Following a previous round of amendments in 2009 that came into effect on 1 January 2010, the Singapore Ministry of Law published further proposed amendments to Singapore’s International Arbitration Act (“the IAA”) on 8 March 2012. The proposals took into account views garnered from a public consultation process. There are four key proposals in this round of amendments summarized below. This note also briefly compares the proposals against Hong Kong’s Arbitration Ordinance (“the AO”) that came into force on 1 June 2011.
I. The Writing Requirement
As a result of amendments in 2009, an arbitration agreement under the IAA currently includes “an agreement made by electronic communications if the information contained therein is accessible so as to be useable for subsequent reference”. In this round of amendments, the Singapore Ministry of Law has followed Hong Kong’s example (section 19 of the AO) in adopting Option 1 of the 2006 amendments to the Model Law, such that an arbitration agreement is in writing “if its content is recorded in any form, whether or not the arbitration agreement or contract has been concluded orally, by conduct, or by other means.”
II. Negative jurisdictional rulings
As Singapore case law currently stands, if a tribunal decides as a preliminary question that it has no jurisdiction, the aggrieved party has no recourse to judicial review (PT Asuransi Jasa Indonesia (Persero) v Dexia Bank SA  1 SLR 597). A Law Reform Committee Report of January 2011 by the Singapore Academy of Law (“the Report”) recommended an amendment to allow review of negative jurisdictional rulings. The authors observed that appeals from negative jurisdictional rulings are currently allowed in Belgium, England, France, India, Italy, New Zealand, Sweden, Switzerland and the United States. The Ministry of Law has accepted that recommendation, and also grants the court power to make costs orders against any party.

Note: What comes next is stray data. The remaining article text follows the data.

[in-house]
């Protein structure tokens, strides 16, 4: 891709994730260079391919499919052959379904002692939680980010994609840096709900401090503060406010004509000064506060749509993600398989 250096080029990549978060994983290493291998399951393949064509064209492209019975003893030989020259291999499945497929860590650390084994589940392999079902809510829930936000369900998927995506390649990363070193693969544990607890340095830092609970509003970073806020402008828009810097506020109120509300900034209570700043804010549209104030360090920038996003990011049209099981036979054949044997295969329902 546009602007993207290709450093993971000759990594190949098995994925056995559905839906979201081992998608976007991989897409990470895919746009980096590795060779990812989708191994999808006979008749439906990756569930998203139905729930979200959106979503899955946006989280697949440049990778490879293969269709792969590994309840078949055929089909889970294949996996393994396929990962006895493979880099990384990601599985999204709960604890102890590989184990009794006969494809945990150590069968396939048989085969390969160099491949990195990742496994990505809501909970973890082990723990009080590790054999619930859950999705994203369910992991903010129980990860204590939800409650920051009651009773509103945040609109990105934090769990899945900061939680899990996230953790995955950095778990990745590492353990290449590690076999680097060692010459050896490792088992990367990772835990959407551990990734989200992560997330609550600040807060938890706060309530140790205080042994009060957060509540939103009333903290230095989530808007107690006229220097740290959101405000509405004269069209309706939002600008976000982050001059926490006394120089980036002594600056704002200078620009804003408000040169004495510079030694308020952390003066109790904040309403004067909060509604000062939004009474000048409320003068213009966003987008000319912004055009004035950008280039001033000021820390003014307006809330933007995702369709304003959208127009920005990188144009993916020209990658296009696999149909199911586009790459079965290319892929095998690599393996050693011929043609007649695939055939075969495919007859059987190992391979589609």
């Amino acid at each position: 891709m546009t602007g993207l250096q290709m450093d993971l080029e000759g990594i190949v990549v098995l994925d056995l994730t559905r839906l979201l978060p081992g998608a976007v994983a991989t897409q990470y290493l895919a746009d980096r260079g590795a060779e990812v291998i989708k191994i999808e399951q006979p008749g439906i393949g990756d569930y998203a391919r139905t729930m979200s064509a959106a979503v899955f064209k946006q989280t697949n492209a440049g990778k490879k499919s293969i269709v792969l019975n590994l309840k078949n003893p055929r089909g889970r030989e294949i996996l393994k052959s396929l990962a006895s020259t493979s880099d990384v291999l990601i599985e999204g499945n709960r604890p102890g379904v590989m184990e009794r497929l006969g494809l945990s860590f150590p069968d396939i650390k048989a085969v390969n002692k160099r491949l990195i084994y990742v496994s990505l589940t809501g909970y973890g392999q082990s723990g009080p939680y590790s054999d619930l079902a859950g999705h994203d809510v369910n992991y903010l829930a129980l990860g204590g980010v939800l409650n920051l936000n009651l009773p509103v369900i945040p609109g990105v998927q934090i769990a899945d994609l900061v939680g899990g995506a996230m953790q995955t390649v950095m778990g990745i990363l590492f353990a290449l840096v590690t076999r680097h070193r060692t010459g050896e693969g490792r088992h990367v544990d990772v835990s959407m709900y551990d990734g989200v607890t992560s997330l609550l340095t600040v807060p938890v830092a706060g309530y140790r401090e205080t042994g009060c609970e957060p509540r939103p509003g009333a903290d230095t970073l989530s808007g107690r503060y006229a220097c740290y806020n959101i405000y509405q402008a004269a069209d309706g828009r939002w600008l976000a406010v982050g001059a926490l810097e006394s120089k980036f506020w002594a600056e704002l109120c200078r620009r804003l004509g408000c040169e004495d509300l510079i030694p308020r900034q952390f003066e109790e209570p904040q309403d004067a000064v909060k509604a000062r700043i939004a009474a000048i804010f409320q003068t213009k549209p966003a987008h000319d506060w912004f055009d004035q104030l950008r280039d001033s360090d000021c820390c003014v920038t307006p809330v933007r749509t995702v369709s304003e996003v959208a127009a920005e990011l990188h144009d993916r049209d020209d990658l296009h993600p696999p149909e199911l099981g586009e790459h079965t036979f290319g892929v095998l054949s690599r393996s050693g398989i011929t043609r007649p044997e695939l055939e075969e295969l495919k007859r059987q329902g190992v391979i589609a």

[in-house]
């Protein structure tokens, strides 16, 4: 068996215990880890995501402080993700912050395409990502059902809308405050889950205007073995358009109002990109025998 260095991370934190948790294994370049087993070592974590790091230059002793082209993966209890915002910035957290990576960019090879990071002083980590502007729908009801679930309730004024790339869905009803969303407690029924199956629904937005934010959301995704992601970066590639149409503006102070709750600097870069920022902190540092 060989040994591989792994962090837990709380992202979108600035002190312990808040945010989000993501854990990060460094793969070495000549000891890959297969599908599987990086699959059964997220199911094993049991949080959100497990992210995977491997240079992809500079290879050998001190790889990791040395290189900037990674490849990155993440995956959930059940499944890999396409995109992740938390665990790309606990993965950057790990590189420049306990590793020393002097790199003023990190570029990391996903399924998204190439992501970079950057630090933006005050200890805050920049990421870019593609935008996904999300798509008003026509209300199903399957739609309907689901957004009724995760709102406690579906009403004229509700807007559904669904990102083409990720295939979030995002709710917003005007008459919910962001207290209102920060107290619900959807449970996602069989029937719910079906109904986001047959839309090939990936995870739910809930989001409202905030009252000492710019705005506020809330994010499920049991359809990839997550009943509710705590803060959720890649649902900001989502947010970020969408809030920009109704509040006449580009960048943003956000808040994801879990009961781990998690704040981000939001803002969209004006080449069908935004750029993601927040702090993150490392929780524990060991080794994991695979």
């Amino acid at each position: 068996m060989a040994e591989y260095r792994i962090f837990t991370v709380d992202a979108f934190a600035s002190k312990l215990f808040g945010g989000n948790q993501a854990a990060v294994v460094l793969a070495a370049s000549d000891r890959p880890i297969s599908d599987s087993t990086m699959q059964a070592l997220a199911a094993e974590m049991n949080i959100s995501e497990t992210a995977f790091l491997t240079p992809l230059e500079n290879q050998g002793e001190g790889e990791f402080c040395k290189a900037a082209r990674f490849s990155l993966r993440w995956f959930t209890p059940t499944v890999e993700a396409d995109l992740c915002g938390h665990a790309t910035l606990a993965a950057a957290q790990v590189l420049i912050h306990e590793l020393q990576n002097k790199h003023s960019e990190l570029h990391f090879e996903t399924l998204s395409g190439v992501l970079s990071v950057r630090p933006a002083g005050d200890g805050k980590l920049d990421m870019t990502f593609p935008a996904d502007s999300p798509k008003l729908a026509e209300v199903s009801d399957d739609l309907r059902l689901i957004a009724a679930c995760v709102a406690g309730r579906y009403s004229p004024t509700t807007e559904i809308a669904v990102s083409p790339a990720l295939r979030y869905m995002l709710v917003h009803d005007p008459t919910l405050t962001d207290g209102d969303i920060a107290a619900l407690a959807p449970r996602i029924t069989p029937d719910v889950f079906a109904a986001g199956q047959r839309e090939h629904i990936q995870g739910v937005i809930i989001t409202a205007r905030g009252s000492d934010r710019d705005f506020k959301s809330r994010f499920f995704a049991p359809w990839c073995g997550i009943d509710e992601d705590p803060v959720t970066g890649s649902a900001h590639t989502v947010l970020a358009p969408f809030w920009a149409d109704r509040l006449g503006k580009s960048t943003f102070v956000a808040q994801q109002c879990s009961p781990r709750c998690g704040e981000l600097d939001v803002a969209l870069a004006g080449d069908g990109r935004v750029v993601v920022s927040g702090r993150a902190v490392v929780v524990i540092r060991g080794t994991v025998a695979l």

One of the objections raised against this proposal was the risk that an arbitral award by a tribunal that had previously ruled that it had no jurisdiction may be challenged on jurisdictional grounds under Article V(1) of the New York Convention when enforcement is sought abroad. The Report’s response was that this is a risk for the appellant to consider when appealing a negative jurisdictional ruling, given its knowledge of the laws of the jurisdictions in which it may seek to enforce an award. Another response can now be made to the objection at least under English law: in light of Dallah Real Estate and Tourism Holding Company v The Ministry of Religious Affairs, Government of Pakistan  UKSC 46, the jurisdiction of a tribunal at the enforcement stage is subject to de novo review anyway.
Notably, Hong Kong passed section 34 of the AO on 10 November 2010 expressly providing that “[a] ruling of the arbitral tribunal that it does not have jurisdiction to decide a dispute is not subject to appeal”, and that in that case, the court must, if it has jurisdiction, decide that dispute. This would be one of the key significant differences between the Singapore and Hong Kong worthy of note by practitioners if and when the Singapore Ministry of Law’s proposal is passed into law.
III. Tribunal’s power to award interest